Advice 1: On changing industry and convincing your prospective employer: When you are thinking about moving to a different role, breaking out your current and prospective role into their respective components may actually reveal that the two jobs are a lot more similar to each other than you first thought. Figuring out the common required skills is the key to both understanding that you can do a different job and to convincing others that you’re a good fit for it. When you move to a different industry, one of the advantages you’re bringing to your new employer is a different perspective; you have different experiences and views to people who will have worked only in the one industry that you’re applying to, as well as unique complementary skills. When moving to his current role as a Financial Planning and Analysis manager at a 3D printing company, some of Boris’ complementary and transferable skills were that he understood how the public financial markets worked, what institutional investors look for, how to speak to Investor Relations teams; all of these could come in useful if the company ever wanted to raise money in the capital markets or go public.
Advice 2: Advice Boris would give to himself when he first started his career: Boris shared a story about how he stopped pursuing a job at Google in 2005 as he wanted to pursue his goal of working for an investment bank. While the job at Google at the time would probably not have paid as much as a bank, the opportunities from taking that job could have been huge. The advice is do not chase the immediate money! Make sure you love what you do and the money will come later. Secondly, when thinking about accepting a new job, make sure you know exactly what you will be doing on a day-to-day basis before you go there and have a good understanding of the skills that you’re going to learn in that role and how they’re going to open up new opportunities for you. Finally, be patient if you’re looking for jobs. You’re better off waiting for a job that is a better opportunity for you.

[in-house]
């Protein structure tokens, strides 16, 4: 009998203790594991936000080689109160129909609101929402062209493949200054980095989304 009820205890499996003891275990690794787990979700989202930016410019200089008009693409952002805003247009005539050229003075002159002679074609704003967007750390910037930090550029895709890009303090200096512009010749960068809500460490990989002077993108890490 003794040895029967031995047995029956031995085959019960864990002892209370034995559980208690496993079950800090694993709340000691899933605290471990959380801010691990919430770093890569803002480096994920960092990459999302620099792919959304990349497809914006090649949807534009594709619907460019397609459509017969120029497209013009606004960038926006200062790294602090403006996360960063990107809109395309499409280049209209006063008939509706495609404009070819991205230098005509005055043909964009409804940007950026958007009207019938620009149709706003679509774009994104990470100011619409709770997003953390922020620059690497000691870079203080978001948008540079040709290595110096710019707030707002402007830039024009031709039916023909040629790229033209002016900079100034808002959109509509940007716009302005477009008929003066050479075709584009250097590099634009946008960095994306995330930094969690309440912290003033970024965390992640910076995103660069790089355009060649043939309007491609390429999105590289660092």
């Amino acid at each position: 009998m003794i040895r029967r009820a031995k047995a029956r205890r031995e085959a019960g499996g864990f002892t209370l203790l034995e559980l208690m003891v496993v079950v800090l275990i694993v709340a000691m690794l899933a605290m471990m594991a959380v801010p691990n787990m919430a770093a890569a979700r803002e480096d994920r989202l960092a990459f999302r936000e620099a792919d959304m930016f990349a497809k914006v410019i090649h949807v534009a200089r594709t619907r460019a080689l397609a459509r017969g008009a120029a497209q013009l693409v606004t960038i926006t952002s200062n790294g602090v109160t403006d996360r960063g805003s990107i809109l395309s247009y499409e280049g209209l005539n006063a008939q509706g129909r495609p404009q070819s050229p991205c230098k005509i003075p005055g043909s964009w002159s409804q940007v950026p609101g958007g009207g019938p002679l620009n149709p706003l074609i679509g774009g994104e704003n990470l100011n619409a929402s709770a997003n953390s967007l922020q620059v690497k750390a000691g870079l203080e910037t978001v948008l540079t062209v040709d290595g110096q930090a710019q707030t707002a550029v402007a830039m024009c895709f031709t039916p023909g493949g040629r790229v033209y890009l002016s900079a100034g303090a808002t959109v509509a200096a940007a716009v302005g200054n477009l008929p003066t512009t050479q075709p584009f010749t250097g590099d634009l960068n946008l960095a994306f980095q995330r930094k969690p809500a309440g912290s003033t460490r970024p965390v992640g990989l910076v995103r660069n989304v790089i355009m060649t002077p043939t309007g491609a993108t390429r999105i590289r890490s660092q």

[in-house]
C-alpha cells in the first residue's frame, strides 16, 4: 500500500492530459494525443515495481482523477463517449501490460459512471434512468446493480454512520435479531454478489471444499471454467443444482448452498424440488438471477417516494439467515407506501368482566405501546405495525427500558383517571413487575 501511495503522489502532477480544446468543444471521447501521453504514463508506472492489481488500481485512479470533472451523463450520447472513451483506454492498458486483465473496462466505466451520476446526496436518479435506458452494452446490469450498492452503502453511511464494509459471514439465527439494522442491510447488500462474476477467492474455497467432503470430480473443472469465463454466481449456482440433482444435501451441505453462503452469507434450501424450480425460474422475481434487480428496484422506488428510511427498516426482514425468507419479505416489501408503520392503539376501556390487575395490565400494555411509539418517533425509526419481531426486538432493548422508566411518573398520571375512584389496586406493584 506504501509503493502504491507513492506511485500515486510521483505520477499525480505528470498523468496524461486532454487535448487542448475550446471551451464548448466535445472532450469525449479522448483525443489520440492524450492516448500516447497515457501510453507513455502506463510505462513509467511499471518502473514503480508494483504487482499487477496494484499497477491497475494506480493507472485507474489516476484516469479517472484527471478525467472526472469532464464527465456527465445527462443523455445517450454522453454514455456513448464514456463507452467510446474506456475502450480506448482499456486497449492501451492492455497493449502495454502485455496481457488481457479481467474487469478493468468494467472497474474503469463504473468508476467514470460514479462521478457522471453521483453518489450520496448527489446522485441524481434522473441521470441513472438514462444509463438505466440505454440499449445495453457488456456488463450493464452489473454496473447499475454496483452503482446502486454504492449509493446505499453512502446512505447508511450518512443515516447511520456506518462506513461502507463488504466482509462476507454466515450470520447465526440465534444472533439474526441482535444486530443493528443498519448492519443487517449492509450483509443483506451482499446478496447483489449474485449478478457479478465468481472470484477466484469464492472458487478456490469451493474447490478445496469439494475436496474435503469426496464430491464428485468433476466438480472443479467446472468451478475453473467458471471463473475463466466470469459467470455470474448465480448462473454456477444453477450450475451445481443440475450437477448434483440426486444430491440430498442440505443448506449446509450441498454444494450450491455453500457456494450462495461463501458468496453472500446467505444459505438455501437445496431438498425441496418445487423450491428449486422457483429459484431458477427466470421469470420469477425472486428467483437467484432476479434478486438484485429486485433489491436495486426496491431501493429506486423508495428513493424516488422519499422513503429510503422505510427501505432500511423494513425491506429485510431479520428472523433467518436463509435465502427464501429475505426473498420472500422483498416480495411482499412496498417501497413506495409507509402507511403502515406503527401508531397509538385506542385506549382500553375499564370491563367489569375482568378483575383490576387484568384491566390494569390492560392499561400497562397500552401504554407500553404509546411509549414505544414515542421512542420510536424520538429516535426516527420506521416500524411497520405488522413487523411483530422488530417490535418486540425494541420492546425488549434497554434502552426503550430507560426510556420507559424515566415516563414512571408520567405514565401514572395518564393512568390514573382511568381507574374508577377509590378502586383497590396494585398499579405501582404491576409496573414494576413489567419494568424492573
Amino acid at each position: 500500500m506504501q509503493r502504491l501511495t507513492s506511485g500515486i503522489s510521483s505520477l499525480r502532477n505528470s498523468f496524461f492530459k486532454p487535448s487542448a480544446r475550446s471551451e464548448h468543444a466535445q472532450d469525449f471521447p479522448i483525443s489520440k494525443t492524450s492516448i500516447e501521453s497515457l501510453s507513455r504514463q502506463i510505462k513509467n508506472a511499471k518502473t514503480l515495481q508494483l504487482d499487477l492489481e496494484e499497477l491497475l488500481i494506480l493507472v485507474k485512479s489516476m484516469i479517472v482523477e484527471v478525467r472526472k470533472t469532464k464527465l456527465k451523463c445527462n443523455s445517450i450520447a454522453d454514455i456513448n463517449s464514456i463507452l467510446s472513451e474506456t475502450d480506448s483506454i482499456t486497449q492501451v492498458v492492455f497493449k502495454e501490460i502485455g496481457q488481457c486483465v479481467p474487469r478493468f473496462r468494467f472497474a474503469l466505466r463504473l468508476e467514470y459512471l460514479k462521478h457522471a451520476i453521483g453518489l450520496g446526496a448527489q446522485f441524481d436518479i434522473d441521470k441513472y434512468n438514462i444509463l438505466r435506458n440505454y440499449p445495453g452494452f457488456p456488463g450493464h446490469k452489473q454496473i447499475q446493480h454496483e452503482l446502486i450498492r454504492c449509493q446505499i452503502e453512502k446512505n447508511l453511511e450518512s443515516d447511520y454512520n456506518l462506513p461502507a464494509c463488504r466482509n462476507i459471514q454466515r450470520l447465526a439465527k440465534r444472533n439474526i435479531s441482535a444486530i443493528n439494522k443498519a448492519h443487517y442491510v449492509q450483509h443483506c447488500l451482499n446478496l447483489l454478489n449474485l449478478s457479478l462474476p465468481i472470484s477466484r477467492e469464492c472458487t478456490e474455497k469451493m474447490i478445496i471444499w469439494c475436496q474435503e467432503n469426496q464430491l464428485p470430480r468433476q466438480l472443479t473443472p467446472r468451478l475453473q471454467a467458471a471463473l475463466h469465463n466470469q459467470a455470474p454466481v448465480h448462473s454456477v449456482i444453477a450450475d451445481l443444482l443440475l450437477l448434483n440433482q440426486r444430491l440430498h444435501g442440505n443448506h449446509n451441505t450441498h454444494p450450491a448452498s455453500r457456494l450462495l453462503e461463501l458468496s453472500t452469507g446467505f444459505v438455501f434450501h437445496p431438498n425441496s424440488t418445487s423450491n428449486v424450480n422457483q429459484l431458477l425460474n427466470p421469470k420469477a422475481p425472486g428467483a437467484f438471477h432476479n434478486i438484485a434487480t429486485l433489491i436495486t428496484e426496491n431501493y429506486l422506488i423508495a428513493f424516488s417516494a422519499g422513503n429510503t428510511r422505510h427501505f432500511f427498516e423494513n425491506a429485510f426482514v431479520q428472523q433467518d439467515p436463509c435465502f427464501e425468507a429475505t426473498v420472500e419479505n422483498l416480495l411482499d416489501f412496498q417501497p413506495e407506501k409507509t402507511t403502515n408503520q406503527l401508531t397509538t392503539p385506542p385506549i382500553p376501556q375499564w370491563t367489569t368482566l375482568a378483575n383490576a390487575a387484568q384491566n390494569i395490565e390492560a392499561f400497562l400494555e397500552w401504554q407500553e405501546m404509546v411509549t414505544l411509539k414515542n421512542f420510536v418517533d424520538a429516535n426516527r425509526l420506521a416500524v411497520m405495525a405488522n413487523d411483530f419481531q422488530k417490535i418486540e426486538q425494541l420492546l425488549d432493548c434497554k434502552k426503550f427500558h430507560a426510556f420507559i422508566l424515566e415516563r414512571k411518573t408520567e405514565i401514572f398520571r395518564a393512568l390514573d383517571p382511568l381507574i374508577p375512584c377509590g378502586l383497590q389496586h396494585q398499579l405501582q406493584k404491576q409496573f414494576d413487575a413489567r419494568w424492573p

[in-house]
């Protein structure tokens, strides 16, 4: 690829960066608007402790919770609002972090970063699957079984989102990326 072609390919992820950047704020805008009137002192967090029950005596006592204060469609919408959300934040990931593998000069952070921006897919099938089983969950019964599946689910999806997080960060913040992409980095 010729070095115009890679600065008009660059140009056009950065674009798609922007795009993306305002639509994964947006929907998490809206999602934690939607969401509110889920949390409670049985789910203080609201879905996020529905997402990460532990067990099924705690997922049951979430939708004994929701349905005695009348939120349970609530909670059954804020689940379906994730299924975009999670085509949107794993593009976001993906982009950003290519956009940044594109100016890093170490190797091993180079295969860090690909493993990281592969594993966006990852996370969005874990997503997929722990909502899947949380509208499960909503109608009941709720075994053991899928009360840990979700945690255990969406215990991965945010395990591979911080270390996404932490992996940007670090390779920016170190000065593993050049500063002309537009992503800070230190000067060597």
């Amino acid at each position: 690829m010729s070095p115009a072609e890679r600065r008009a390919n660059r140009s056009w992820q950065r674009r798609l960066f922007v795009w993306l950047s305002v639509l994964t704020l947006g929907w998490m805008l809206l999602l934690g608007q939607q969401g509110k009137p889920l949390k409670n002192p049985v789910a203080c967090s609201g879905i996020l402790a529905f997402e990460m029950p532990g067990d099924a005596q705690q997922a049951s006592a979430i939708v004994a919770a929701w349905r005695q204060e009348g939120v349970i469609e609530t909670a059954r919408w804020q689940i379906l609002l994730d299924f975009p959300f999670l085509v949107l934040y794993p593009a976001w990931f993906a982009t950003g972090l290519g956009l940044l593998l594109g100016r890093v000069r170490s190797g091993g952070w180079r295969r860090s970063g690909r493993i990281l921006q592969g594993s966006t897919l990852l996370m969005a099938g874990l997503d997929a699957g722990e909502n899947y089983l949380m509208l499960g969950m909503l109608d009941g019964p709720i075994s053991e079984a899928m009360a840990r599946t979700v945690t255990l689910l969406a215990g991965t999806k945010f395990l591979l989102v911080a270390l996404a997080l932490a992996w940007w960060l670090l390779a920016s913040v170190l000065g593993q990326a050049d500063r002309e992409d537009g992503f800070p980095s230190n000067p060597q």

Advice 3: On doing an executive MBA: one of the best things is that you meet a lot of people who you would not have met otherwise – people from totally different industries and from different countries. It makes you understand that to start your own business, you don’t need to have an idea that you think is going to become the next Facebook or the next Twitter and people who are running their own businesses are a lot like you and not like Jeff Bezos or Mark Zuckerberg. The executive MBA opens your eyes to the opportunities that are out there and gives you the confidence to believe they’re open to you. Indeed, Boris started his own business after finishing the executive MBA.
Details of experience: After completing his B.A. degree in Mathematics and Computer Science, Boris joined Goldman Sachs as a Technology Analyst. After a few years, he decided to switch industries into finance and to transfer, he completed a MSc degree in Finance. Since then, Boris has worked at an asset manager in Boston, on the ‘sell-side’ in equity research at an investment bank in London, has completed an Executive MBA and started his own financial business and is now working as a Financial Planning & Analysis manager for a company that specialises in 3D printing in San Francisco.
This post is written by Experience Share, based on their interview with Boris Vilidnitsky on 10/11/2020 and has been approved by Boris. The interview contains a lot of content including the advantages of pursuing an MBA, moving cities and switching industries, getting a great new job and advantages of starting your own business. To listen to the full podcast and to hear much more about Boris’s experiences and his advice first hand, tune in on Spotify: link and on Apple Podcasts: link.